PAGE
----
In subgroup analysis, Qin (2013, cited by Renee4) found a 10% increased risk of cancer in studies where > 60% of participants were on lipid-lowering drugs and hypothesized that statin treatment interacting with homocysteine metabolism in the presence of FA supplementation may impact cancer risk.5 Wien (2012, cited by Renee4) reported a 21% increased risk of cancer with doses between 0.4 and 1 mg/day, but not with doses higher than 1 mg/day and a 19% increased risk in smokers.6

Additional analyses evaluating risk in specific cancer types found a significant 3% decrease in risk of renal cancer with 100-mcg FA supplementation in a dose-response analysis.4 When comparing highest with lowest intake from food fortification and supplements, two studies reported an inverse association and one study found no effect on risk of colorectal cancer.4


The actions of folate in cancer prevention appear to be modulated by both dosage and timing with respect to progression of carcinogenesis.

Folate deficiency has an inhibitory effect whereas folate supplementation may enhance the growth of existing colorectal neoplasms due to the function of folate in providing nucleotides for DNA synthesis.7

On the other hand, folate deficiency in normal colorectal mucosa puts it at a risk of being transformed into neoplasms, and optimal levels of folic acid supplementation suppress, whereas supraphysiologic supplemental doses (i.e., doses higher than the normal) enhance, the development of cancer in normal colorectal mucosa.7 This shows how time and dose plays a role in the association between cancer risk and folates.


Folate intake has a protective effect for some cancers, little to no effect for others, and higher intake can increase risk. Renee Perioth et al. compared the highest to lowest intake of folate and found out the following: higher intake was associated with a decreased risk for squamous cell carcinoma of the head and neck (SCCHN); oral cavity and pharyngeal (OPC); all histological types of oesophageal; pancreatic; ovarian; and reduction in bladder cancers.4 They found out that there was no reduction in risk for lung cancer until they removed a study of all females due to variation in study outcomes between studies. Then, there was a 10% reduction in risk. The result is due to having a higher proportion of smokers as males. In summary, high intake of folate decreases the risk  of cancer.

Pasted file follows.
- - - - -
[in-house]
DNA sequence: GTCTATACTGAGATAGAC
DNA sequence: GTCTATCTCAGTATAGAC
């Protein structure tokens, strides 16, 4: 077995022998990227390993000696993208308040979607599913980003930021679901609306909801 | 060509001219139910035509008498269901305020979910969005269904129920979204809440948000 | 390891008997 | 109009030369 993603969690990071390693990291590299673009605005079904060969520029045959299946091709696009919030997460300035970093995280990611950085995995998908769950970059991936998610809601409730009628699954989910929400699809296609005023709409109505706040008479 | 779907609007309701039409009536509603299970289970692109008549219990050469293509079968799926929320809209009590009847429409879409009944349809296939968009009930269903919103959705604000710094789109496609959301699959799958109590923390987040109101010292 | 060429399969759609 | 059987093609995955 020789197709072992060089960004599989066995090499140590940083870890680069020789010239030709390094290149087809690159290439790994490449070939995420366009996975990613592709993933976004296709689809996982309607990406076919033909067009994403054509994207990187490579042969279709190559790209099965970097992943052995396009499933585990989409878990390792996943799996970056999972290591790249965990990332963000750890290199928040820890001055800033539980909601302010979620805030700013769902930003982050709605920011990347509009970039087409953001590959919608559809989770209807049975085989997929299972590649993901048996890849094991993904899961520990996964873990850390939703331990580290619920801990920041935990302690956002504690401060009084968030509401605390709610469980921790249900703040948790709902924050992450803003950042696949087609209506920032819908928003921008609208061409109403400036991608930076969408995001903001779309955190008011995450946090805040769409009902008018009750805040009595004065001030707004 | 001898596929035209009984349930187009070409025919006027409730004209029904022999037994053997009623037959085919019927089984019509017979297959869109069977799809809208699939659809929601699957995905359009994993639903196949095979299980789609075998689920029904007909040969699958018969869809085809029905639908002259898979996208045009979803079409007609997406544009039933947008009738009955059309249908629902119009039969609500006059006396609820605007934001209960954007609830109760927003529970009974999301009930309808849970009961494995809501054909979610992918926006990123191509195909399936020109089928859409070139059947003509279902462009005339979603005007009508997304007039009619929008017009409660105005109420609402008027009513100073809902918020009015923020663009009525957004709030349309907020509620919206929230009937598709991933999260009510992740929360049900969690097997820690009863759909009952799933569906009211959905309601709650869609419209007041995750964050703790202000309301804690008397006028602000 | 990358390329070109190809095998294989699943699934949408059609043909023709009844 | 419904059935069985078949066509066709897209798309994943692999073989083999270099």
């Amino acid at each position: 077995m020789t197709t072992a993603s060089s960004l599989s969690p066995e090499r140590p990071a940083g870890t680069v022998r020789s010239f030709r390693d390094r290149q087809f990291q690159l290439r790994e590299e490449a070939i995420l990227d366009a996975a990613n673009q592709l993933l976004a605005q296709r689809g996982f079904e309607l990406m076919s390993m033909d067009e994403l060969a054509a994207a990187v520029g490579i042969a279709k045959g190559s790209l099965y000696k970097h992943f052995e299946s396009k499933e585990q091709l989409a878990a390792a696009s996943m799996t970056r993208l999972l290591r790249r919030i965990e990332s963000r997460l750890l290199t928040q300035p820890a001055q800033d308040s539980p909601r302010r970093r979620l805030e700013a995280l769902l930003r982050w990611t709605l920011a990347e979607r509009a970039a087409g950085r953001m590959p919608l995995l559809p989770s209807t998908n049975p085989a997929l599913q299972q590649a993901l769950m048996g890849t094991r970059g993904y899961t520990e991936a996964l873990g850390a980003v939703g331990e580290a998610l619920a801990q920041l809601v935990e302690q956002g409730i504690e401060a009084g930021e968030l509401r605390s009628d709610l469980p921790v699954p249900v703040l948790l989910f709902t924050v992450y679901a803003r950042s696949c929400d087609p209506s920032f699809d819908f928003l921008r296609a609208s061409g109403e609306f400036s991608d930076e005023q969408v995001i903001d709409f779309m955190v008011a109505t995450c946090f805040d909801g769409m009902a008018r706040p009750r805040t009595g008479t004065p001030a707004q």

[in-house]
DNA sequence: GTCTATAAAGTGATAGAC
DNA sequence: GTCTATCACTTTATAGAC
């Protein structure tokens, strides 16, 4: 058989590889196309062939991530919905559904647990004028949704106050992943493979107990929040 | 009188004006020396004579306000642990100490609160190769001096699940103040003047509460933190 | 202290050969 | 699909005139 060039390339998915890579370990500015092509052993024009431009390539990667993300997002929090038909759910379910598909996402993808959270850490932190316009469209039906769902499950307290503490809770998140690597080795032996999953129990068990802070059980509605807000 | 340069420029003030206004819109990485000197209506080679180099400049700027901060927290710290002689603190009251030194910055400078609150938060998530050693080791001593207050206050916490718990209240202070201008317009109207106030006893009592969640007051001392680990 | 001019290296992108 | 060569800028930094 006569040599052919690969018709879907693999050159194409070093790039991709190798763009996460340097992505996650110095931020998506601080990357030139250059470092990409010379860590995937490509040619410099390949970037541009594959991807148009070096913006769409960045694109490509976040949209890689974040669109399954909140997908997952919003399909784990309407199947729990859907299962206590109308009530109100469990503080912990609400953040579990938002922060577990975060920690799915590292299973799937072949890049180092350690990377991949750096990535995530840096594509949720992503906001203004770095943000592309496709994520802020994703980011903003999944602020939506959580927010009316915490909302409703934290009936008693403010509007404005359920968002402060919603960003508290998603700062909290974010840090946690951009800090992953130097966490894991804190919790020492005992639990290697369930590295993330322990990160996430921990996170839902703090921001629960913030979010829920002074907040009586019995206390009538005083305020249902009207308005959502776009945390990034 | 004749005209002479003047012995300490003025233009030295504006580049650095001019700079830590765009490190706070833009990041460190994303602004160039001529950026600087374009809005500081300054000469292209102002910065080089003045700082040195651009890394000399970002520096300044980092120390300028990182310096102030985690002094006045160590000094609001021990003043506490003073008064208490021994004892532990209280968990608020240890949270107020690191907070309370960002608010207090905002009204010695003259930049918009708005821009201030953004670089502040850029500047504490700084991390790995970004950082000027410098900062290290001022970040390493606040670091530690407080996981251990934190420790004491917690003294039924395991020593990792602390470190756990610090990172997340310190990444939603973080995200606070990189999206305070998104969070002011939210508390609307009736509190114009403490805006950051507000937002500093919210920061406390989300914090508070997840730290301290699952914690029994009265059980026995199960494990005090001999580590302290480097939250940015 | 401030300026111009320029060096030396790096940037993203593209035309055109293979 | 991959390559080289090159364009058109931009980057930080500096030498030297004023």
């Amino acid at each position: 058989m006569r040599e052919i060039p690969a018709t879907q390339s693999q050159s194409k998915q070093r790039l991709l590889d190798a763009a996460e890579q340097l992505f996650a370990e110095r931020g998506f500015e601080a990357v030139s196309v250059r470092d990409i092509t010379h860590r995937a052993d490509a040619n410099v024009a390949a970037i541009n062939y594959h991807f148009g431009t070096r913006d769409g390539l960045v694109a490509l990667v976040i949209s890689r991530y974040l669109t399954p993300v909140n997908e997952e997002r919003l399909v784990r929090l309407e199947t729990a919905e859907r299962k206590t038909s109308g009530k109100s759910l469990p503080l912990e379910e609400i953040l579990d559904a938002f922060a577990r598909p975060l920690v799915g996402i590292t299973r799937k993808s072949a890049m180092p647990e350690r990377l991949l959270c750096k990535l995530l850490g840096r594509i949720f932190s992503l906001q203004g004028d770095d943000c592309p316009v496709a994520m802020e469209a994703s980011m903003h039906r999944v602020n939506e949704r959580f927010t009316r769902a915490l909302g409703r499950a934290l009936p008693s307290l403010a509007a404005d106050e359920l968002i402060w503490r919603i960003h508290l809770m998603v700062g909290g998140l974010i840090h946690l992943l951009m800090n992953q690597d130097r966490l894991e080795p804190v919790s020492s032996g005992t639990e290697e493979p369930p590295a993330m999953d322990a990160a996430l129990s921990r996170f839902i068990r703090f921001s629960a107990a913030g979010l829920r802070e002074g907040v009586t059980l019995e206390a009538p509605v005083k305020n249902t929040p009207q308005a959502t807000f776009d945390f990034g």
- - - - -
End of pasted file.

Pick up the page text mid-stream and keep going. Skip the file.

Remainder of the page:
Recent studies have found that folate intake has little to no association with breast cancer, excluding those comparing higher alcohol consumption with lower folate intake. Chen et al. and Zhang et al. (2014, cited by Renee4) discovered a non-linear dose-effect association between dietary folate intake status and breast cancer risk. There was a significantly decreased breast cancer risk with dietary folate intake between 153 and 400 mcg compared with those of < 153 mcg, but there was not a statistically significant reduced risk with dietary folate intake > 400 mcg compared to < 153 mcg.8,  Zhang et al. (2014, cited by Renee4) found a potential J-shape correlation between folate intake and breast cancer risk; daily folate intake of 200–320 mcg was associated with lower breast cancer risk, but the risk increased significantly with a daily folate intake > 400 mcg.9. Liu et al. (2014, cited by Renee4) found that a 220 mcg/day increment in dietary folate intake was not associated with breast cancer risk. There were varying incremental doses in several studies used to assess a dose-effect relationship.10


Gene polymorphisms associated with folate metabolic pathway may cause a variety of diseases. In a meta-analysis of 134 case-control studies, the MTHFR C677T polymorphism was significantly associated with increased tumour risk. Mutation of the 677 gene has been associated with increased risk of lung, hepatocellular, stomach, oesophageal, breast, brain and ovarian cancer in Asian population and breast cancer in Turkish population. MTHFR TT has also been associated with risk of thyroid cancer and increased risk of non-Hodgkin lymphoma in Caucasians.4